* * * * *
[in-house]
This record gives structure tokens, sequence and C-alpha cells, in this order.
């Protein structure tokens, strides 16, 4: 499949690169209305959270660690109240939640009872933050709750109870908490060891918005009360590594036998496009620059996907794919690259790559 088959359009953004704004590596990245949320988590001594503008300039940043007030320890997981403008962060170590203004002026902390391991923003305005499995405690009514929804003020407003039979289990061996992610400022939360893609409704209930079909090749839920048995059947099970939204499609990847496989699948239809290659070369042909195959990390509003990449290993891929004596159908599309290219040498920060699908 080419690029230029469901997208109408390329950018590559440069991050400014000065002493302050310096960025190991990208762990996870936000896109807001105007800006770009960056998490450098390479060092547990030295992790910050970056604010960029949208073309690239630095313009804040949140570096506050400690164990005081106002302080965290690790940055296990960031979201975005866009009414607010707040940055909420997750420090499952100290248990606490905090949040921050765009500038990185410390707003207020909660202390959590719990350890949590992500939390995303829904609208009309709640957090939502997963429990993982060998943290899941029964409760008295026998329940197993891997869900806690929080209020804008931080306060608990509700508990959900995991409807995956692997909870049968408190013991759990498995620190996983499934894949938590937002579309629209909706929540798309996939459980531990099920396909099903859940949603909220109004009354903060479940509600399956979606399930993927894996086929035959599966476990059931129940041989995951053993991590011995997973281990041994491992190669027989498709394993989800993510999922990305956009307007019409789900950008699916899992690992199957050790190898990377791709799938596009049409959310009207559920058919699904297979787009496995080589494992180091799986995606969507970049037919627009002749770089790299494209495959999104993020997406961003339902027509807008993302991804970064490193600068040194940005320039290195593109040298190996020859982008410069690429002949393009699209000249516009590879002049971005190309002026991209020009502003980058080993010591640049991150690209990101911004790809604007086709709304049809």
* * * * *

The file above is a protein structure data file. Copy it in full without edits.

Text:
[in-house]
This record gives structure tokens, sequence and C-alpha cells, in this order.
């Protein structure tokens, strides 16, 4: 499949690169209305959270660690109240939640009872933050709750109870908490060891918005009360590594036998496009620059996907794919690259790559 088959359009953004704004590596990245949320988590001594503008300039940043007030320890997981403008962060170590203004002026902390391991923003305005499995405690009514929804003020407003039979289990061996992610400022939360893609409704209930079909090749839920048995059947099970939204499609990847496989699948239809290659070369042909195959990390509003990449290993891929004596159908599309290219040498920060699908 080419690029230029469901997208109408390329950018590559440069991050400014000065002493302050310096960025190991990208762990996870936000896109807001105007800006770009960056998490450098390479060092547990030295992790910050970056604010960029949208073309690239630095313009804040949140570096506050400690164990005081106002302080965290690790940055296990960031979201975005866009009414607010707040940055909420997750420090499952100290248990606490905090949040921050765009500038990185410390707003207020909660202390959590719990350890949590992500939390995303829904609208009309709640957090939502997963429990993982060998943290899941029964409760008295026998329940197993891997869900806690929080209020804008931080306060608990509700508990959900995991409807995956692997909870049968408190013991759990498995620190996983499934894949938590937002579309629209909706929540798309996939459980531990099920396909099903859940949603909220109004009354903060479940509600399956979606399930993927894996086929035959599966476990059931129940041989995951053993991590011995997973281990041994491992190669027989498709394993989800993510999922990305956009307007019409789900950008699916899992690992199957050790190898990377791709799938596009049409959310009207559920058919699904297979787009496995080589494992180091799986995606969507970049037919627009002749770089790299494209495959999104993020997406961003339902027509807008993302991804970064490193600068040194940005320039290195593109040298190996020859982008410069690429002949393009699209000249516009590879002049971005190309002026991209020009502003980058080993010591640049991150690209990101911004790809604007086709709304049809």